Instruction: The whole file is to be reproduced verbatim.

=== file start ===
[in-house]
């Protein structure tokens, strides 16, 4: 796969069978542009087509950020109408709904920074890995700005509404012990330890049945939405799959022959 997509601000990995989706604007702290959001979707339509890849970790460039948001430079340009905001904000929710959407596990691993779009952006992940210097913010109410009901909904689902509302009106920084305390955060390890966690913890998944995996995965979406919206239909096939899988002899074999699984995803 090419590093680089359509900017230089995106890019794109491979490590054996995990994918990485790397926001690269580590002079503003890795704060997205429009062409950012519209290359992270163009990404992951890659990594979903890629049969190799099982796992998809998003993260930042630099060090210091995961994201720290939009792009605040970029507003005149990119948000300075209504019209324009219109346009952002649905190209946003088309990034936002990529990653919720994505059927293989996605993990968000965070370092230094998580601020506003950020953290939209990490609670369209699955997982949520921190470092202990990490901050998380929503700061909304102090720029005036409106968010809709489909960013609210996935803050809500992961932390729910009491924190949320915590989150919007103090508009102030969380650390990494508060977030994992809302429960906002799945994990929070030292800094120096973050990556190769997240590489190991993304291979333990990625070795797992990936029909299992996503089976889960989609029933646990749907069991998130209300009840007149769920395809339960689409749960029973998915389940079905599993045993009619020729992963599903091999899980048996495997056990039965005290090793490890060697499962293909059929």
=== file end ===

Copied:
[in-house]
């Protein structure tokens, strides 16, 4: 796969069978542009087509950020109408709904920074890995700005509404012990330890049945939405799959022959 997509601000990995989706604007702290959001979707339509890849970790460039948001430079340009905001904000929710959407596990691993779009952006992940210097913010109410009901909904689902509302009106920084305390955060390890966690913890998944995996995965979406919206239909096939899988002899074999699984995803 090419590093680089359509900017230089995106890019794109491979490590054996995990994918990485790397926001690269580590002079503003890795704060997205429009062409950012519209290359992270163009990404992951890659990594979903890629049969190799099982796992998809998003993260930042630099060090210091995961994201720290939009792009605040970029507003005149990119948000300075209504019209324009219109346009952002649905190209946003088309990034936002990529990653919720994505059927293989996605993990968000965070370092230094998580601020506003950020953290939209990490609670369209699955997982949520921190470092202990990490901050998380929503700061909304102090720029005036409106968010809709489909960013609210996935803050809500992961932390729910009491924190949320915590989150919007103090508009102030969380650390990494508060977030994992809302429960906002799945994990929070030292800094120096973050990556190769997240590489190991993304291979333990990625070795797992990936029909299992996503089976889960989609029933646990749907069991998130209300009840007149769920395809339960689409749960029973998915389940079905599993045993009619020729992963599903091999899980048996495997056990039965005290090793490890060697499962293909059929």